Misappropriation of an elderly person's assets by someone legally authorized to oversee them may now be a lot tougher to pull off in the State of New York. New legislation that went into effect Sept. 1 in the form of a radically changed power-of-attorney (POA) document couldn't have come at a better time. "Financial abuse is one of the fastest growing areas of elder abuse," says Andrea Lowenthal, an elder-law and estate-planning attorney in New York. "Older people are a growing segment of society and are among the most vulnerable, often because of their misplaced trust." But if seniors are the prey, then they often choose their predators people they've empowered to act on their behalf, as agents, in financial matters, though a POA.
To be granted the rights associated with a POA was pretty uncomplicated under the old document. Only one signature was required that of the principal assigning POA to the agent. In some cases, the agent usually an offspring didn't even know he or she had been named in the document until the principal became unable to take care of day-to-day financial affairs. Such secrecy generally led to confusion down the road, with the appointee often woefully ignorant of the principal's state of affairs. In other instances, a health-care aide or housekeeper with ulterior motives might procure a POA and persuade a gullible senior to sign it. The signature of the principal was basically all that mattered then.
Now things are different.
"The new power of attorney has teeth," says Ronald Fatoullah, an elder-law and estate-planning attorney in New York. One safeguard is a multiplicity of signatures. Now both the principal and the agent must sign the POA, and each signature must be notarized. "This is a big change," he says. "The document specifically states that when you accept the authority to act as agent, you create a special fiduciary relationship with the principal that imposes legal responsibilities until you resign or the power of attorney is terminated."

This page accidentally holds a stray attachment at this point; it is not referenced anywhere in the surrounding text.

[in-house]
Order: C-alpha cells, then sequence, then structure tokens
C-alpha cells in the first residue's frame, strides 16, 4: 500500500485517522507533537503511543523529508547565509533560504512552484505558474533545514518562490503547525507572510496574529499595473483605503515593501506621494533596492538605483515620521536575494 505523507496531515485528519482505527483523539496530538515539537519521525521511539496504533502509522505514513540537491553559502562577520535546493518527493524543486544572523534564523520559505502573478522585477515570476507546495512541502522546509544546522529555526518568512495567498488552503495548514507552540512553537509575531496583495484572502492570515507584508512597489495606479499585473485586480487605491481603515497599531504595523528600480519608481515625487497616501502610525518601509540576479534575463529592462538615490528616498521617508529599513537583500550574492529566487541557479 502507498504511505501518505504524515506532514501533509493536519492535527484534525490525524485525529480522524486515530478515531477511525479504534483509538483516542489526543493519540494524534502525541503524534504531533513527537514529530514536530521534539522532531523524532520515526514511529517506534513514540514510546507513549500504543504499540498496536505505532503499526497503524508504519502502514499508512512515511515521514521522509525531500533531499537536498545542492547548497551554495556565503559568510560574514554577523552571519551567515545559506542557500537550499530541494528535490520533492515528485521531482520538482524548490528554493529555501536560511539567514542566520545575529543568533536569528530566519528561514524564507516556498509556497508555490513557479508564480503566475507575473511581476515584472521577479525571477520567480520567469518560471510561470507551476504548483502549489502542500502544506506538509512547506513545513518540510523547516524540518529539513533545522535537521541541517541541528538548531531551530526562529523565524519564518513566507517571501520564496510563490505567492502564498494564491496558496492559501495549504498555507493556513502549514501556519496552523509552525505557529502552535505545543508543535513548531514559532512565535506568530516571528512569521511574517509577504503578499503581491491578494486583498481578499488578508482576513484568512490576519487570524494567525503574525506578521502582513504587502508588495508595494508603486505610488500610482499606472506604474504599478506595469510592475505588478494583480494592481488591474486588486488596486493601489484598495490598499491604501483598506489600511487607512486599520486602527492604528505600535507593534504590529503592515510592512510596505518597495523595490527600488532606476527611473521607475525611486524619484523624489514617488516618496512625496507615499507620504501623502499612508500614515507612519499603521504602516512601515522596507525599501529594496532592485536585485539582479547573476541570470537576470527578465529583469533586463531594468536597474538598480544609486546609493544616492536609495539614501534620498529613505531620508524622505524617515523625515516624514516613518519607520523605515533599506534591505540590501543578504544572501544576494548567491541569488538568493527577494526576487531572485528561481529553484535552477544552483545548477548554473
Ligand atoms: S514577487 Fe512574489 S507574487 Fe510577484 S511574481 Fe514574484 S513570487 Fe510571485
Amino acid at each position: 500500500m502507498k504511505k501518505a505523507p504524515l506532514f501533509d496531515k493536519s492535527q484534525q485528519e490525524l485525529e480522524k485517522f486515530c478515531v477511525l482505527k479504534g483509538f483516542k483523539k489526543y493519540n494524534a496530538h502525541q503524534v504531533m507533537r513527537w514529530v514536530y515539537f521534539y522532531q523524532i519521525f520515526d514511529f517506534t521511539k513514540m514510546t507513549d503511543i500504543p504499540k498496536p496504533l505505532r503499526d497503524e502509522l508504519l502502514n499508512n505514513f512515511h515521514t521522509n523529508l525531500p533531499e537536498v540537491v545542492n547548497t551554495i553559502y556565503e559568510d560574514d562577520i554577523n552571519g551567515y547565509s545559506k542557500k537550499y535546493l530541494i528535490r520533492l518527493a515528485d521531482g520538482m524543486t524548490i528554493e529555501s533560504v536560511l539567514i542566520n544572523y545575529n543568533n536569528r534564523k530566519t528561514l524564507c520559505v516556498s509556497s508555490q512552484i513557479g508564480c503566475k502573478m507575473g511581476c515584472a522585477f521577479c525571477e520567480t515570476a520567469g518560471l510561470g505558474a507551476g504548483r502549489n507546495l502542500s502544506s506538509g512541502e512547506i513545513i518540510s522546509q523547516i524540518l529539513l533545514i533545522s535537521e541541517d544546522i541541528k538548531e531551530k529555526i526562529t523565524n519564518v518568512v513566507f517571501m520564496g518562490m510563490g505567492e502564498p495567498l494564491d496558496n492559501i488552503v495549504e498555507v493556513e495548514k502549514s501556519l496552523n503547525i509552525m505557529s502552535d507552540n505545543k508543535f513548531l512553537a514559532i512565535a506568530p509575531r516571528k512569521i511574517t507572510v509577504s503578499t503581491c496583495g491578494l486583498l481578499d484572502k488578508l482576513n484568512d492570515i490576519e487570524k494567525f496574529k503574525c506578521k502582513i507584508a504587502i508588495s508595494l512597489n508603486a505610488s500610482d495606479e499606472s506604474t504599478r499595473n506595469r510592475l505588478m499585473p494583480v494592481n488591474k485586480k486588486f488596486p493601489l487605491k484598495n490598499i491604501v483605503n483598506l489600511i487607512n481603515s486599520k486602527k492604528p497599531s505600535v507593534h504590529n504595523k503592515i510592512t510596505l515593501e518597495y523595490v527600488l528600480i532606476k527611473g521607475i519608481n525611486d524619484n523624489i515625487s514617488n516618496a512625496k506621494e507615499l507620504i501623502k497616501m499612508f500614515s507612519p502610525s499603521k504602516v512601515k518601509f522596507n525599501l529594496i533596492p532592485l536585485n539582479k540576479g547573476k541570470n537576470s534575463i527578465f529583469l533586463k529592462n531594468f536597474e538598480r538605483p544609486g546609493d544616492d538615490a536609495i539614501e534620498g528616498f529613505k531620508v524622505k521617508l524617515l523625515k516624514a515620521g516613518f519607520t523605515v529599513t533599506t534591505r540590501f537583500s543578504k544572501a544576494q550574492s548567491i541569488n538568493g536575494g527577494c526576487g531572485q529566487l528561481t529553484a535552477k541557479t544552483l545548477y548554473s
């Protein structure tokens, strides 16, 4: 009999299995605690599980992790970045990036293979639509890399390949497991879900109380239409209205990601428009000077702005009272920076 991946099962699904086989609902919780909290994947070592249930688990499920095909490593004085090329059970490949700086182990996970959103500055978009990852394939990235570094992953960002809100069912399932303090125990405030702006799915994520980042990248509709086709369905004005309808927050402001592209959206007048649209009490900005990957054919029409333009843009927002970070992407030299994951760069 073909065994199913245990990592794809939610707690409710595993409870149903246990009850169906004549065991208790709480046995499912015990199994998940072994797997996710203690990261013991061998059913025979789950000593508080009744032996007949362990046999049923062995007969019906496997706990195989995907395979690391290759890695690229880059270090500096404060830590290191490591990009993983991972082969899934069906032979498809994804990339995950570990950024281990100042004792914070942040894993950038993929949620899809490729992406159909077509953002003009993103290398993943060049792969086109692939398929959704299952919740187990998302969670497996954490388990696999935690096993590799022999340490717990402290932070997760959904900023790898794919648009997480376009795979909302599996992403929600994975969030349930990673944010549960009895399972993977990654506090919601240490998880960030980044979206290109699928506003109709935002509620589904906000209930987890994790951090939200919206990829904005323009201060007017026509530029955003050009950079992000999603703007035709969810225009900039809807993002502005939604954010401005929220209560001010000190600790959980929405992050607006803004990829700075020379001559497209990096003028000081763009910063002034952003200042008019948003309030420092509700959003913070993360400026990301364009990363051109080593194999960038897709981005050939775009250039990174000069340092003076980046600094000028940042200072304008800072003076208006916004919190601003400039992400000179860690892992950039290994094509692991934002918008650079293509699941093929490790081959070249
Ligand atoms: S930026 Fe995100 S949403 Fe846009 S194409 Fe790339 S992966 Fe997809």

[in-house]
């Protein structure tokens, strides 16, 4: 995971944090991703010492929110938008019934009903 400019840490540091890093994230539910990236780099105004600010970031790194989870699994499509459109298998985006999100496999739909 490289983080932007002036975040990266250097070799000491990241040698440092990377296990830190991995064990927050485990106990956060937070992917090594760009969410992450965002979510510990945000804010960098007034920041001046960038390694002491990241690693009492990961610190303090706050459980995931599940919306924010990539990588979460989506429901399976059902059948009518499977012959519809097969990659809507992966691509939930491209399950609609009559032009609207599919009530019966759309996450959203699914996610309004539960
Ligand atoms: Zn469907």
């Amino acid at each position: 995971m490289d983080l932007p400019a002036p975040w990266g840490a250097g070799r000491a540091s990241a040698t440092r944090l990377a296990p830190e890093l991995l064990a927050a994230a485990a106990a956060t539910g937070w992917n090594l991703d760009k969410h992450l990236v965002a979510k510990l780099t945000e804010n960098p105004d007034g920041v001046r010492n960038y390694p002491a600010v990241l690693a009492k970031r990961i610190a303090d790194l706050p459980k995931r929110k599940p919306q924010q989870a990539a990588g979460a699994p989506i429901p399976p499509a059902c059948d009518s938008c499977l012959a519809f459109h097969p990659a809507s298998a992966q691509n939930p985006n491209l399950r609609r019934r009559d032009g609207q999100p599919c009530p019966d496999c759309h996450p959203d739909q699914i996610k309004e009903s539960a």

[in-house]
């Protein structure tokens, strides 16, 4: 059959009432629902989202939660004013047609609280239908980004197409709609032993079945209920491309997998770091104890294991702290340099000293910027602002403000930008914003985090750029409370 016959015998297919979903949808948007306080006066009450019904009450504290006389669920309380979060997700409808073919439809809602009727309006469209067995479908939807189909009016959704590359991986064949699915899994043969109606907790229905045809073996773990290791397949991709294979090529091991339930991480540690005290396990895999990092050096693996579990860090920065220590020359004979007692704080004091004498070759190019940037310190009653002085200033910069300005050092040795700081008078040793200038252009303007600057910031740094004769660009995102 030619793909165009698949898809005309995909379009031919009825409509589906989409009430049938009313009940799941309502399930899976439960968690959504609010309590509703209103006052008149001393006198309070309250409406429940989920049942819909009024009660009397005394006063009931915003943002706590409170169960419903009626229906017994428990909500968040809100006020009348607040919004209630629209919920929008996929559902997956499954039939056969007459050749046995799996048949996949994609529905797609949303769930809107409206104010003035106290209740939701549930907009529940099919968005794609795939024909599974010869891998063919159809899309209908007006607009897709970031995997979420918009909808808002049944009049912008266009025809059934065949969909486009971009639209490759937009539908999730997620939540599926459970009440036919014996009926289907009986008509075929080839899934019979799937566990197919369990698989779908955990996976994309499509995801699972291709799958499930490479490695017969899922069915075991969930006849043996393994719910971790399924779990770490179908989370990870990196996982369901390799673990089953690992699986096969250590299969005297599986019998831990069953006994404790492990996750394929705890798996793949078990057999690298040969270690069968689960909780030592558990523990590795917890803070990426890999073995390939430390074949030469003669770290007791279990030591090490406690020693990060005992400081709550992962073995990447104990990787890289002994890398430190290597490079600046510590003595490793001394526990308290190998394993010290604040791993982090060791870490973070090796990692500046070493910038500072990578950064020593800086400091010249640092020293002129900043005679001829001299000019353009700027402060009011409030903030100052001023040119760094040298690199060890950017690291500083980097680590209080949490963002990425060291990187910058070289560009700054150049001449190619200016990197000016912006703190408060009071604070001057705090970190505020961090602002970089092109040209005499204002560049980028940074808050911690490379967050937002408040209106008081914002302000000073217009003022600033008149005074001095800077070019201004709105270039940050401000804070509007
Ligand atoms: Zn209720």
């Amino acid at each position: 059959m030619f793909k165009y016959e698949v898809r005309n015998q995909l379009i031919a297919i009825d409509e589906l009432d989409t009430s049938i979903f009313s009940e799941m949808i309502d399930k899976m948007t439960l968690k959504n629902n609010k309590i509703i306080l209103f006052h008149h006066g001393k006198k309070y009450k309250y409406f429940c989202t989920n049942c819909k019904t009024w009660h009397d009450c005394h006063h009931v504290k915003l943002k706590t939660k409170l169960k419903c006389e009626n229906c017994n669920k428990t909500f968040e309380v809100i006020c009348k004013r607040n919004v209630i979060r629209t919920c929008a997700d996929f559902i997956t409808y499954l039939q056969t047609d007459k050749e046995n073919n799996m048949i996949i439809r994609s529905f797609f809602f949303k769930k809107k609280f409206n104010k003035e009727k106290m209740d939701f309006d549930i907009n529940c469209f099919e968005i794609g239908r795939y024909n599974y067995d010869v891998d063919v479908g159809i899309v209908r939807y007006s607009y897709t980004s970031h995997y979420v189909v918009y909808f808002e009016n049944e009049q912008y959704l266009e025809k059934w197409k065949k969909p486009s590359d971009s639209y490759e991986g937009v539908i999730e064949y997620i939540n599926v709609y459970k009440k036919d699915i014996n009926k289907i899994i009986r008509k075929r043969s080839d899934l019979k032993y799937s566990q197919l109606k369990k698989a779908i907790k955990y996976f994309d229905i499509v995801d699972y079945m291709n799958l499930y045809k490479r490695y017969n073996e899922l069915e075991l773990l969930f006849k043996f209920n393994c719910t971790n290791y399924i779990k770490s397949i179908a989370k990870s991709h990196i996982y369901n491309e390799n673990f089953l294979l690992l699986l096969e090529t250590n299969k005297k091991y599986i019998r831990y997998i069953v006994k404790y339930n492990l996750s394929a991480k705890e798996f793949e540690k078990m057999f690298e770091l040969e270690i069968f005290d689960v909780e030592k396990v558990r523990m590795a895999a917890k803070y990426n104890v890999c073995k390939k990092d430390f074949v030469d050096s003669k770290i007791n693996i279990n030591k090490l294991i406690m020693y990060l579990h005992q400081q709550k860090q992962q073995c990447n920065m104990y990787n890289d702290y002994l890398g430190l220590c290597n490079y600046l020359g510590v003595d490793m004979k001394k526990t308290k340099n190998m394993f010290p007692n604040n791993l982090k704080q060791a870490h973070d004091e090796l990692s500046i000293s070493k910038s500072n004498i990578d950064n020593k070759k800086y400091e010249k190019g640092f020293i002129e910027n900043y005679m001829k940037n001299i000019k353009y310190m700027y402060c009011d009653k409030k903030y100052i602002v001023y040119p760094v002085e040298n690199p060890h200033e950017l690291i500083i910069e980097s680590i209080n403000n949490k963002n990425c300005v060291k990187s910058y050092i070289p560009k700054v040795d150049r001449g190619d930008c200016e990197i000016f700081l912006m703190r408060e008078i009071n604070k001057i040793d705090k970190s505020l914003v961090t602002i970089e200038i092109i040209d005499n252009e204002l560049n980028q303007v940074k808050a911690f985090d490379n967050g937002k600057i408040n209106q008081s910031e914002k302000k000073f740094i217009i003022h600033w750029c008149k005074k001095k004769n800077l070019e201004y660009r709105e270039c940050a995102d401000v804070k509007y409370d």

Another important provision of the statute is the right of the principal to appoint a monitor, like a trusted accountant, to oversee the activities of an inexperienced agent, or a family member to ensure that an agent acts according to the principal's wishes. Those who have POA must now keep records and account for every penny, which was not a requirement under the previous law, says Louis Pierro, an elder-law and estate-planning attorney in New York, adding, "The new law makes it easier to bring a civil suit against an agent who has acted inappropriately."
The new law goes even further when addressing gift-giving. In the past, it was relatively easy for people expecting to be named as agents to slip into the POA a self-serving gift-giving provision. Because these write-ins would often be overlooked by the principal, it was possible for agents to write checks to benefit themselves and clean out a principal's bank account. Now such doings will be harder to get away with. If the principal wants to grant the agent the specific power to make gifts, the principal must initial a box on the POA authorization form, and then describe the types of gifts on a separate statutory major-gifts rider. The rider must contain the signature of the principal and two witnesses and also be notarized.
The new rider is unique to New York, notes Pierro. "Having the obligations spelled out makes the person acting under power of attorney subject to virtually the same rules as someone who operates as a trustee," he says. Might other states adopt the rider? "They'll likely wait and see New York's experience with it," he says.